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People Poll: Laptops usage in the classroom

The use of laptops and other devices in classrooms is becoming more relevant as time progresses. The adaptation to hybrid courses and overall advancement of technology has made the lives of students easier, but is it really helping their overall performance? Is it distracting or not as effective as normal note taking? Does typing or taking notes by hand help the mind better retain information? Studies can’t seem to entirely agree on which option is better.

Mia Gunter, a sophomore nursing major

“I think using laptops in class is very beneficial. When the lecture is very heavy, copying down hand-written notes is hard to keep up with. Using a laptop allows me to download PowerPoints and edit them by plugging in side notes and extra information the professor provides. The only downfall to using a laptop would be the temptation to go on additional sites and maybe starting on homework in class.”


Dr. Nick Miller, an assistant professor of English

“The question is not whether or not students are distracted by laptops but the fact that laptop/technology bans in the classroom are ableist. Full stop. They do not belong in course syllabi. I think the biggest issue with laptops and other technologies in class is that faculty are not doing enough to train themselves and students in using them responsibly.”


Sam Stojakovich, a freshman mass media major

“I occasionally use a laptop in class whenever I feel it is necessary. Other students using their devices [have] never affected my studies. Using a laptop is better for taking notes because I can type faster than I can write. I don’t see any issues at all using laptops in class. The only thing I could see being a problem is the access of the internet being right in front of [students] and tempting them to go on social media. If [students] abuse their technology in class, that’s on them.”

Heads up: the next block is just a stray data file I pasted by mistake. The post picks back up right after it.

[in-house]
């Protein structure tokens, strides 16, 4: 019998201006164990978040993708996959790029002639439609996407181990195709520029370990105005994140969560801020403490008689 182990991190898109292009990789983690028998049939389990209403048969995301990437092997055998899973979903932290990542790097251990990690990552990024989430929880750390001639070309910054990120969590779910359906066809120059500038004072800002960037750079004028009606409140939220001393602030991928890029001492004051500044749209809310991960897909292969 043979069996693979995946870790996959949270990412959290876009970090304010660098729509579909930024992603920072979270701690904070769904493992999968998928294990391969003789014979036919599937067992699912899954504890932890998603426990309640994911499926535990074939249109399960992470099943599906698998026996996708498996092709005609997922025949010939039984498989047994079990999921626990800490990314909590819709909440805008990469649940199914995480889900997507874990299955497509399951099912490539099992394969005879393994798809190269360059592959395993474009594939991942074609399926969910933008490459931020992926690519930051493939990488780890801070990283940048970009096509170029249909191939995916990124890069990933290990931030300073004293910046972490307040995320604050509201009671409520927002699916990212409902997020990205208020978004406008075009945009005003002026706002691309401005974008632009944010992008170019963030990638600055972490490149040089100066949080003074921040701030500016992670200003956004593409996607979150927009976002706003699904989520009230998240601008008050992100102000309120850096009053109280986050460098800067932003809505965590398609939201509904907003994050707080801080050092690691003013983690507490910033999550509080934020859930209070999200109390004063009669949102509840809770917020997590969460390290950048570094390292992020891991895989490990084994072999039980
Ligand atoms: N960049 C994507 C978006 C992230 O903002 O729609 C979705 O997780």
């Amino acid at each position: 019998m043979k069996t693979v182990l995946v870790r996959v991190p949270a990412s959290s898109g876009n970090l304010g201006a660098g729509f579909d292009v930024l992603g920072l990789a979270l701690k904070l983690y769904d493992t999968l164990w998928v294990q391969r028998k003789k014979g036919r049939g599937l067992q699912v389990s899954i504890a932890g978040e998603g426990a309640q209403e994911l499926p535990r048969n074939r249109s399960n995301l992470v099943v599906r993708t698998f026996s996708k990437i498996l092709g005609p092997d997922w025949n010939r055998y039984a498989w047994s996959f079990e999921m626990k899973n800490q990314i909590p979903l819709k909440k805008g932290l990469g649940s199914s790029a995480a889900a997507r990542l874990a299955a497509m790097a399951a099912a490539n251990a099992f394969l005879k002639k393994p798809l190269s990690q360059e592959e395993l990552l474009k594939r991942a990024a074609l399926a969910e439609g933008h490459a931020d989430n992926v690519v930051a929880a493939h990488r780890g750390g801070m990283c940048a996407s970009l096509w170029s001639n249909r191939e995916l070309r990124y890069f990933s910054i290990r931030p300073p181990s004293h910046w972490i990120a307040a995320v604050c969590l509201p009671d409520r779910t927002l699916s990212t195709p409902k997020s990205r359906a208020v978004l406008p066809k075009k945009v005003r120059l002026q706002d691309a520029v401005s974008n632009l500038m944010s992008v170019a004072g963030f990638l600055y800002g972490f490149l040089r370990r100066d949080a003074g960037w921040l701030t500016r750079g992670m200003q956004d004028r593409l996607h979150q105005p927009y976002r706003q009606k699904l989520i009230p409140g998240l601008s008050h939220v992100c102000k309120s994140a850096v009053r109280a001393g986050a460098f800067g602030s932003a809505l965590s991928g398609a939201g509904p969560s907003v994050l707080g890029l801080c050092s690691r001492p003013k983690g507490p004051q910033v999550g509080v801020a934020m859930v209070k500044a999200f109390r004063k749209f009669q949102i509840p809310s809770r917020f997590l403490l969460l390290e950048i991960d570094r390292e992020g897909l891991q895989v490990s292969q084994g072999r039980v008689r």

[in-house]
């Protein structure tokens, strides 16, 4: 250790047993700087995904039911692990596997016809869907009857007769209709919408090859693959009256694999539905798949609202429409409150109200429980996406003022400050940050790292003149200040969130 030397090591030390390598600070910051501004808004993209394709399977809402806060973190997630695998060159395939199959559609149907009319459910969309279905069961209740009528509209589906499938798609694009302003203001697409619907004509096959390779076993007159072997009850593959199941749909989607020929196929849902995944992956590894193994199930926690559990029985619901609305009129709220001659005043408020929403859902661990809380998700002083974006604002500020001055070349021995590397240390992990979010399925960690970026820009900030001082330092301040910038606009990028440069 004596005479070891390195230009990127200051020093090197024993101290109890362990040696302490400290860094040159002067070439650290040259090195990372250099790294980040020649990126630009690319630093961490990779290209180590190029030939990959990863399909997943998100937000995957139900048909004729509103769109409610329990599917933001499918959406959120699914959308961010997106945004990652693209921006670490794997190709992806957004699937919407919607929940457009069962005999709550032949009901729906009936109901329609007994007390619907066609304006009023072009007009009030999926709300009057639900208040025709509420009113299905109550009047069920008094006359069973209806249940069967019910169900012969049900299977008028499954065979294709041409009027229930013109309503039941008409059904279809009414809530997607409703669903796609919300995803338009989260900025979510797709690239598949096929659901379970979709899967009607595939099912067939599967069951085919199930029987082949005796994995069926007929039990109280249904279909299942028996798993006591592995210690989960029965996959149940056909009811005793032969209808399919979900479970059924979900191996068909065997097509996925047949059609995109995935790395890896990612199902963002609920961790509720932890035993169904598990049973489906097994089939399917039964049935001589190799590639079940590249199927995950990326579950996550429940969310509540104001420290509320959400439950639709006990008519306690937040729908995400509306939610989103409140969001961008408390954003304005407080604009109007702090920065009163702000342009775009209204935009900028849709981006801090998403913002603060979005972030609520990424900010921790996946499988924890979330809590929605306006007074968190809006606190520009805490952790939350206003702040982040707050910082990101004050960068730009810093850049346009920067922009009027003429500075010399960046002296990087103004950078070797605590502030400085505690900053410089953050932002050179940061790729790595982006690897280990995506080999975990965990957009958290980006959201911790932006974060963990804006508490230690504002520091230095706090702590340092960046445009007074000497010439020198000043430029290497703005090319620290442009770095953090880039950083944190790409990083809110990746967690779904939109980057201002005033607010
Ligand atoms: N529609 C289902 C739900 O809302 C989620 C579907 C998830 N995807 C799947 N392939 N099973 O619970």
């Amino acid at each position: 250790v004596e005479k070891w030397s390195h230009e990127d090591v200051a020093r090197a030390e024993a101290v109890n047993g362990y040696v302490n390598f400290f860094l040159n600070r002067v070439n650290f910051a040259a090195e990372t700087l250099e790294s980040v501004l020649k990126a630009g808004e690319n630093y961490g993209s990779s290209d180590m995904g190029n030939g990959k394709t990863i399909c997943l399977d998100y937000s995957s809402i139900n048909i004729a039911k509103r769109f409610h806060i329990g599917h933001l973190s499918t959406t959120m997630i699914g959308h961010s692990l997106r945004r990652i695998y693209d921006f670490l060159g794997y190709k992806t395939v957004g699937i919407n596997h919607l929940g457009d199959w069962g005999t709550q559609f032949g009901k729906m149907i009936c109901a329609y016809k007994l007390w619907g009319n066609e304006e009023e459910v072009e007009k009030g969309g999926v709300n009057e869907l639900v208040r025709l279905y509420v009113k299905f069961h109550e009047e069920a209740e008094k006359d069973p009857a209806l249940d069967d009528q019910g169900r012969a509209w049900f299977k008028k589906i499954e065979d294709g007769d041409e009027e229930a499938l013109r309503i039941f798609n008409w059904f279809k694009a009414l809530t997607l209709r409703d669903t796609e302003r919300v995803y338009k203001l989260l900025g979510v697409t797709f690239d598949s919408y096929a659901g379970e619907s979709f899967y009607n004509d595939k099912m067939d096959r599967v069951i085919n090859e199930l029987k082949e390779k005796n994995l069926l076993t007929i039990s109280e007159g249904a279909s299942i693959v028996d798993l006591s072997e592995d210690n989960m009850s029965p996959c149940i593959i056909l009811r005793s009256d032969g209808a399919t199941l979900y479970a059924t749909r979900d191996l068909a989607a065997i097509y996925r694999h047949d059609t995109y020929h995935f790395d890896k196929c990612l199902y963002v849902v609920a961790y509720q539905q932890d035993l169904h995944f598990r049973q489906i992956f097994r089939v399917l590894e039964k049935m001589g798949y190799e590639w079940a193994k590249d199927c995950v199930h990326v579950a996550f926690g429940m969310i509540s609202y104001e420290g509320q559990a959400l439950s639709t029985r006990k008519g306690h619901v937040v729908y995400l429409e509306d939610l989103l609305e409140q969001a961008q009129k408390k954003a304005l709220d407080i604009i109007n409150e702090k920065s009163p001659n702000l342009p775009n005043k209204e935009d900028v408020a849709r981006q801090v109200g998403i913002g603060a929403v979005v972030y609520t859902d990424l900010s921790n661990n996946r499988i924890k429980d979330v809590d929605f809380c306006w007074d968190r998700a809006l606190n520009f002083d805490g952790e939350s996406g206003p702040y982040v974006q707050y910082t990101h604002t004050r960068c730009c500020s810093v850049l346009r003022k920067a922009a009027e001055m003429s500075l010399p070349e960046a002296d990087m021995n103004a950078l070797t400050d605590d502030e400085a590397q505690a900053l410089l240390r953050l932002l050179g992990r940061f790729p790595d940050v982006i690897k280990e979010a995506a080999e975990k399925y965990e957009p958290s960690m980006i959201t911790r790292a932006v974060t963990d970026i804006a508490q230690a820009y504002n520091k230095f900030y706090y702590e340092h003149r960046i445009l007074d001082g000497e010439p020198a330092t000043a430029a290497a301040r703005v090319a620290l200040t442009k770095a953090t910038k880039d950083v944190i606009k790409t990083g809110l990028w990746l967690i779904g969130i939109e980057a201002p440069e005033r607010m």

Alex Salazar, a junior music education major

“I use my laptop in class pretty often. Other students using them has never bothered me or affected my ability to pay attention. I use it to take notes, but most of the time I prefer to use paper and pencil. The only issue I see with using laptops in class is the temptation to browse other websites during a lecture.”


Andrew Rezendes, a senior physics major and mathematics and biology minor

“I have used my laptop for note taking, but it is rare. Occasionally, there is someone who thinks it’s a good idea to sit in the front of the class with [a] large-screened laptop. Other than that, it never truly bothered me. I could use a laptop for notes, but paying sincere attention to the delivery of content is far more efficient for me. Room layout, view of the lecture space and the plausible distraction a laptop could pose to oneself of others are all concerns. Truthfully, it’s not nearly as big of a deal as people talking in super sections or being belligerent in hallways.”


Written by Sam Clark, Staff Writer.

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